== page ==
Updated: May 1
Vaccinations are so important for Dogs and Puppies to keep them protected against….
Vaccination is the easiest way to protect your puppy and their whole canine community against these preventable infections for a happy and healthy life.
“Parvo” is still an on-going issue in New Zealand due to the extremely strong survival of the virus in the environment, lasting up to several months or even years in the right conditions. The disease normally presents with the dog having bloody vomiting and/or diarrhoea, reluctance to eat, dehydration, lethargy and often death.
The virus affects dogs' gastrointestinal tracts and is spread by direct dog-to-dog contact and contact with contaminated feces (stool) in the environment.
Distemper (Canine Distemper Virus)
This viral disease is a worldwide problem that fortunately is now only sporadic in New Zealand, due to on-going vaccination. It most often leads to signs of fever, lethargy, neurological problems, seizures, lung problems and frequently death. Treatment for the disease is difficult, with our main option being only to provide supportive care.
Infectious Tracheobronchitis (Canine Cough/Kennel Cough)
Traditionally known as “Kennel Cough”, the name “Canine Cough” has been used in recent years to highlight that dogs may pick up and pass on the disease in every-day life, with normal social interaction between dogs. Multiple agents may interact (Canine adenovirus II, Canine parainfluenza virus, Distemper, Bordetella bronchiseptica bacteria) to form a disease that is generally characterized by a dry, harsh cough. Frequent retching/gagging up white frothy saliva also occurs, with coughing usually lasting for 2-3 weeks. Most dogs recover without treatment, but young, old or immune-suppressed dogs can go on to develop bronchopneumonia and become very unwell. No vaccine is 100% protective but the intranasal vaccine tends to work faster and more effectively, aiming to reduce the incidence and severity of disease.
This virus is a component of the Canine Cough/Kennel Cough disease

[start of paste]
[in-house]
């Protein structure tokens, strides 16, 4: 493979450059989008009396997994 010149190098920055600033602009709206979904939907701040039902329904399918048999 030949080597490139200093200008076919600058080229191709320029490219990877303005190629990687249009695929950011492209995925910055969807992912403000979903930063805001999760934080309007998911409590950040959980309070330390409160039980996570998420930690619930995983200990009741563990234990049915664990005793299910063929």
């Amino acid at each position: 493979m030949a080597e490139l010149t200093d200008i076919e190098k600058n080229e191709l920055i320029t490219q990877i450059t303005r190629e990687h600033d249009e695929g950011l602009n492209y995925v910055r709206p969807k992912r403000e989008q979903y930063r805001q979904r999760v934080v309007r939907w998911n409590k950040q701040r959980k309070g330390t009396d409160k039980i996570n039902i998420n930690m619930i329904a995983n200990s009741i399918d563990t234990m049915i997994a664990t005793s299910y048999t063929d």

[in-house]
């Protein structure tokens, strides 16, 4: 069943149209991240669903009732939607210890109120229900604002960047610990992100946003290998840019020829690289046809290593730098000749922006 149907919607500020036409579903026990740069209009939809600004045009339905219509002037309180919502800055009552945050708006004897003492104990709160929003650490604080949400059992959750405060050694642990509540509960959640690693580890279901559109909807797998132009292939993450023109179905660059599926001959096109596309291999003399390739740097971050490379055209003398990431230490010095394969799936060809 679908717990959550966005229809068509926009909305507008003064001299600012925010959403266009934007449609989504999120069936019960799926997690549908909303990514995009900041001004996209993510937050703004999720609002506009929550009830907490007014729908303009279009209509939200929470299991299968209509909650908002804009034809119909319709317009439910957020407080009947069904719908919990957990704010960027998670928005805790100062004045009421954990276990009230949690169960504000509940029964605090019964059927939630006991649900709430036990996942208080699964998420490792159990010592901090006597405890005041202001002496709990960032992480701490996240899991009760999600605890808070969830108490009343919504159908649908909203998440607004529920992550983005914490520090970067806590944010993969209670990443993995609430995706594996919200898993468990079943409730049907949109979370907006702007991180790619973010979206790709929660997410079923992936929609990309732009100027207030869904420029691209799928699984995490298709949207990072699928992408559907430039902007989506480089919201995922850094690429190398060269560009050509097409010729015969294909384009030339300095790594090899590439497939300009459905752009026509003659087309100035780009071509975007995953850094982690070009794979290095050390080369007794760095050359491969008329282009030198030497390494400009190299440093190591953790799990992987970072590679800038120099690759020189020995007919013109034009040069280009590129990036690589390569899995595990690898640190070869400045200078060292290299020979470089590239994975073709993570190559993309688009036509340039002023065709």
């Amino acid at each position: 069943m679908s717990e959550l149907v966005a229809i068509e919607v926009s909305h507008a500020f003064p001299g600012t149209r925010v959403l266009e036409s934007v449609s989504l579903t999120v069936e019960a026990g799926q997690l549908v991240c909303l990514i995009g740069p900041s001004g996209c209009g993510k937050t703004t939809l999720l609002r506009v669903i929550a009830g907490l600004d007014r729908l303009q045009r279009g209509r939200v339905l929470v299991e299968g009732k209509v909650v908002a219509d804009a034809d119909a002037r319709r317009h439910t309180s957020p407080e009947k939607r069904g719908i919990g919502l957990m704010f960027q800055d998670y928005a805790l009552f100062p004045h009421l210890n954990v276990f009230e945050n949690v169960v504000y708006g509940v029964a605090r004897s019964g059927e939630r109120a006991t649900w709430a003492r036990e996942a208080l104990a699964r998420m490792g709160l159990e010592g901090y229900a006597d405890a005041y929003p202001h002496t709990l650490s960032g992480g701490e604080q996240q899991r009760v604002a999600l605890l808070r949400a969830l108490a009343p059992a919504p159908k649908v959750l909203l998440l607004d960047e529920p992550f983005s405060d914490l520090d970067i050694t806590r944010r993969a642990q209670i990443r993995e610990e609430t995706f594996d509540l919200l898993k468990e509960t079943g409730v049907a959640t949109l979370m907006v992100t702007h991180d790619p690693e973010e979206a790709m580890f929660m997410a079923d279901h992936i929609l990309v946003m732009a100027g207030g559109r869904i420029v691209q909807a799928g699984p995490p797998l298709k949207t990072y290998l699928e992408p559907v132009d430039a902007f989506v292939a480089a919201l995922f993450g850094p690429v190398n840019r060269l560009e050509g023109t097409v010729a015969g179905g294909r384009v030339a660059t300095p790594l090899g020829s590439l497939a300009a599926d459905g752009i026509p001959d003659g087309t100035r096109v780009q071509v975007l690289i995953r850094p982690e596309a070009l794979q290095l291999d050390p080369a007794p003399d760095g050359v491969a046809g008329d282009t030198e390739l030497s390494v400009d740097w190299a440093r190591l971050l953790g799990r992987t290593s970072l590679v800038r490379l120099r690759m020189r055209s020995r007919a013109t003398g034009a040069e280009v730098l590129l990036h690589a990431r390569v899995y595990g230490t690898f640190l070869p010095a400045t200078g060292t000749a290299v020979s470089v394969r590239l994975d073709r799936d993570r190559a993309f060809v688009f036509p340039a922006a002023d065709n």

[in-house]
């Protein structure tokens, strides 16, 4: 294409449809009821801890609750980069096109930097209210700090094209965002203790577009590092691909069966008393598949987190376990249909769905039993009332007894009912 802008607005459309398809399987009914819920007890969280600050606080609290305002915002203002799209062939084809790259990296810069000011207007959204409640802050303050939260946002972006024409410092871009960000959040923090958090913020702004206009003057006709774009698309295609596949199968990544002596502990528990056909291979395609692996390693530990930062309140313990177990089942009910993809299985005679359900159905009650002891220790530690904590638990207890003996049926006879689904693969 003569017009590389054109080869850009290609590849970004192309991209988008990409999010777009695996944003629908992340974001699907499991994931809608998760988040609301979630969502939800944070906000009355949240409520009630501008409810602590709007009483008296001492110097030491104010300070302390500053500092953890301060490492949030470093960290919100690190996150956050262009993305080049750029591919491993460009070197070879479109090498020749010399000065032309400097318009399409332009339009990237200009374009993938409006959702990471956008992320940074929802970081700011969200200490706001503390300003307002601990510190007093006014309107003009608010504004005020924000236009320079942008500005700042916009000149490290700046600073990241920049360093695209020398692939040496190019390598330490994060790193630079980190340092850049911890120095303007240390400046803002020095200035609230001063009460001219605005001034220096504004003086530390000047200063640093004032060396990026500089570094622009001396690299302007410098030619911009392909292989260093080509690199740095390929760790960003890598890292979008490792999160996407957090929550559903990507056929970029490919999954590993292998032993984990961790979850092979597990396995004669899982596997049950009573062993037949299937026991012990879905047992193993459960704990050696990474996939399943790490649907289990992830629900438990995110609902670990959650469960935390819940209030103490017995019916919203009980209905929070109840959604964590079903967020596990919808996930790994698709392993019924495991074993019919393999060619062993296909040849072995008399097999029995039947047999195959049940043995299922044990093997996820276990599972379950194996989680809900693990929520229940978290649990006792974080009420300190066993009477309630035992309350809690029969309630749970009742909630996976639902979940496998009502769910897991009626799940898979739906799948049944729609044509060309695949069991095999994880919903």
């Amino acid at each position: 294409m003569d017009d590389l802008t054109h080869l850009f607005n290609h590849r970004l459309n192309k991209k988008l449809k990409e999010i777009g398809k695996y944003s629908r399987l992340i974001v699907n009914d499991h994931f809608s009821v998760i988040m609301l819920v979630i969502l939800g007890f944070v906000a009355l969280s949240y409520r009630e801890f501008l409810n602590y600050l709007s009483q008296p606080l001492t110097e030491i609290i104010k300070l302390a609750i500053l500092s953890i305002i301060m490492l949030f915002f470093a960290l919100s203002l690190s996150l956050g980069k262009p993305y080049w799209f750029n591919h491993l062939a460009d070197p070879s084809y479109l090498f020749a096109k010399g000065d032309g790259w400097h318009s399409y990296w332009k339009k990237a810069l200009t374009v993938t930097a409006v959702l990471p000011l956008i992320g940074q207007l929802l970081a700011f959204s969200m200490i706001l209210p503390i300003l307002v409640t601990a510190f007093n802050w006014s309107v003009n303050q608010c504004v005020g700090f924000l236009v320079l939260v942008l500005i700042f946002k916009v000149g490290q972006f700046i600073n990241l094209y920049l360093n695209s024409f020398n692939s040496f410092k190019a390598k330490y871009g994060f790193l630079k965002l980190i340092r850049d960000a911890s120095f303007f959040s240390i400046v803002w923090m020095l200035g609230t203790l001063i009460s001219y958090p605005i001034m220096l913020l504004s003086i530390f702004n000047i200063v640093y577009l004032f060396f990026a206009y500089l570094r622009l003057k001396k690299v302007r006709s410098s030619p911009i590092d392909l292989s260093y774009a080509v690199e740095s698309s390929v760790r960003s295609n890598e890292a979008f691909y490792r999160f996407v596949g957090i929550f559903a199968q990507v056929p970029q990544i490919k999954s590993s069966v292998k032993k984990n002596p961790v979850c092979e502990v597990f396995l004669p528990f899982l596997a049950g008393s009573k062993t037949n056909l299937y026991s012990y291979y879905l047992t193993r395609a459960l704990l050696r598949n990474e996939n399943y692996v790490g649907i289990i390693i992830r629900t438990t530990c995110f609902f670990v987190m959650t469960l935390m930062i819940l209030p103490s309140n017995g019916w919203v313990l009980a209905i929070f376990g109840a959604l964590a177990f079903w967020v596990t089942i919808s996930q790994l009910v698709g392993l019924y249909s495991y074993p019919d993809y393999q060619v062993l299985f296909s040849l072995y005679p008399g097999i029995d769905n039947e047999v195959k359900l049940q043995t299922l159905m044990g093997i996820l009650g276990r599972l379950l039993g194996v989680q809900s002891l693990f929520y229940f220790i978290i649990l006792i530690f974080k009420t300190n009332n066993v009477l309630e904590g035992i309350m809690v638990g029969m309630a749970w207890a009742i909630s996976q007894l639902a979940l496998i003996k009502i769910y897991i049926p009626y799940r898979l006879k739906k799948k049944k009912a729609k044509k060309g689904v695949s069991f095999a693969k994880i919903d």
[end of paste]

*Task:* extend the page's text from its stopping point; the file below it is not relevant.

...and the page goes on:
Caused by Canine Adenovirus, this disease is also very contagious and leads to fevers, liver disease, and reluctance to eat, neurological signs and often death. Still present worldwide, Infectious Hepatitis is no longer common in New Zealand with good compliance to vaccination.
This disease is a bacterial infection, capable of affecting most mammals including people. There are several different subtypes that have tendencies to infect particular species, with dogs often being infected by a subtype transmitted by rats, in their urine. For this reason it is more commonly seen in farm dogs or dogs that swim in rivers and lakes. Disease symptoms can vary from mild, unseen clinical signs to multiple organ failure and death. In New Zealand, Canine Leptospirosis has most commonly been observed in the North Island. This disease and its transmission within several species is still a hot topic in Veterinary research.
All of our puppies at Free Range Pooches NZ go home having their first vaccine and thorough health check
Your dog ages seven years to every year of ours. Your dog’s annual vaccination visit is very important and will include a thorough ANNUAL HEALTH CHECK and this will give you the opportunity to ask any questions on your pet’s health that have been concerning you. Any problems discovered at examination you can discuss and attended to ….. before they get out of hand.
Please have a talk to your vet about the best protection for your puppy :-)